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Wearable Timers

Published January 2016

How we tested

An extra minute of cooking time can spell disaster for a dish. Timers that hang from a lanyard around your neck or clip to a pocket allow you to move freely around the house while still tracking the progress of your recipe. Our longtime favorite from Polder is compact and reliable, but it has a flaw: The small crevices around each of its small buttons trap food. Could we find a timer that matched its performance but was easier to clean? To find out, we rounded up five new wearable models (all between about $20.00 and $35.00), including one multievent model capable of tracking three times at once. After checking that all models were perfectly accurate against an online atomic clock, we assigned them to a team of test cooks for two weeks of intensive kitchen use. In addition to evaluating the timers’ ease of use, digital displays, audio alerts, and any additional features, our panel evaluated the comfort and security of the clips and lanyards.

All of the timers have clear digital displays and audible beeps that sounded whenever we pressed their buttons or when the timer finished, but they weren’t all easy to use. Five models had rows of numbered buttons, allowing us to quickly type in the desired time down to the exact second. Setting a model with click-through hour, minute, and second buttons took nearly three times as long. When we’re adding just a minute or two of cooking time, 30 seconds of fumbling is far too much. But that wasn’t our only criticism: Those buttons went up but not down, so we had to clear out the time and click up from zero again if we overshot the desired setting.

Although a functional and easy-to-use countdown timer was our primary objective, a stopwatch (count up) is useful for timing incremental mixing tasks. One model had only one setting—a basic timer—and our testers missed the versatility of the clock and stopwatch settings. Four other models boasted all three settings, and on most of them we could quickly toggle from one mode to another by pressing a button or sliding over a small plastic tab. The one exception was the multievent timer. Its three time displays are stacked in a single digital frame, with start/stop and mode buttons on the sides and several columns of buttons on the front of the model. With so much to look at and so many buttons to press, the learning curve was too steep to justify its use for people who rarely monitor more than one dish at a time.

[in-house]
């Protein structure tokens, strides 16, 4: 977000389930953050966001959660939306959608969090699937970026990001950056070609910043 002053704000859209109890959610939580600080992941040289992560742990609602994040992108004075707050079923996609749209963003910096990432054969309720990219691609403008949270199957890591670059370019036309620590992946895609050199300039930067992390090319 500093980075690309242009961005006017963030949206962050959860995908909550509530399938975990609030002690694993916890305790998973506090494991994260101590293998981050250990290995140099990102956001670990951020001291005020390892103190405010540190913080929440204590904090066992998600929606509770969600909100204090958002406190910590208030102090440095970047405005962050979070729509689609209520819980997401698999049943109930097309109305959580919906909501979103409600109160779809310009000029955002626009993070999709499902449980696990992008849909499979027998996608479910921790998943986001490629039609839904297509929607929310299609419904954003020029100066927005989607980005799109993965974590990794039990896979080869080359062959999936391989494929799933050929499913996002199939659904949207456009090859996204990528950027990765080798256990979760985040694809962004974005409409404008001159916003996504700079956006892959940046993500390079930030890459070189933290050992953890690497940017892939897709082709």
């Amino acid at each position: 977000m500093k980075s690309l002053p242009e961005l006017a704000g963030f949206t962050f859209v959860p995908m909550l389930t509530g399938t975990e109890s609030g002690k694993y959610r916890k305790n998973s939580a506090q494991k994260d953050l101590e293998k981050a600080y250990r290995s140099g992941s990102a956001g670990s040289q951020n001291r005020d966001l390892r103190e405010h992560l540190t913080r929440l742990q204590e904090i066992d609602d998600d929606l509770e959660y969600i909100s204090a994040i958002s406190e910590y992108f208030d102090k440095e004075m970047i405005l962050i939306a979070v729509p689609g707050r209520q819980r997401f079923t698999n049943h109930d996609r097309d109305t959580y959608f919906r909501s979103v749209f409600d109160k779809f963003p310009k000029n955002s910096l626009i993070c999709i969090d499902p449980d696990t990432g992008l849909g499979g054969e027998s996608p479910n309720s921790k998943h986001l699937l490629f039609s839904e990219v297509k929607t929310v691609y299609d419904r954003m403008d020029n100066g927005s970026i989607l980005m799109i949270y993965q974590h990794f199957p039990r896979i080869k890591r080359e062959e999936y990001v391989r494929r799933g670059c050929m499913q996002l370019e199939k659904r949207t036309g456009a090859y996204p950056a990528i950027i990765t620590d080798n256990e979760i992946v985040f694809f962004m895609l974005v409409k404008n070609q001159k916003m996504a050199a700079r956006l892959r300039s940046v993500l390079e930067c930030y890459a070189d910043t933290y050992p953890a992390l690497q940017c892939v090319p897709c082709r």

Finally, we considered the wearability of the timers. Our testers hated the shape and design of the two clip-on models. Their clips were difficult to attach, they felt big and blocky (and tugged at lightweight clothing), and they fell off even when we walked slowly. The other four models performed much better. Their lanyards (all at least 34 inches around) were long enough to slip overhead, and the slim, rectangular timers could be comfortably tucked inside a pocket. The best lanyards were woven into a soft, flat shape that sat comfortably against our necks.

In the end, one model jumped ahead of our old favorite, thanks in large part to a smooth, water-resistant material that is easy to clean and keeps the timer safe from wet hands and spills. It also has a neat feature: Pressing any button will silence the alarm and trigger a count-up feature that records the time elapsed before you’re able to check your food. From now on, we’ll be stocking the ThermoWorks TimeStick, which combines the versatility, portability, and easy-to-clean construction we were after. Plus, it’s exceptionally easy to use.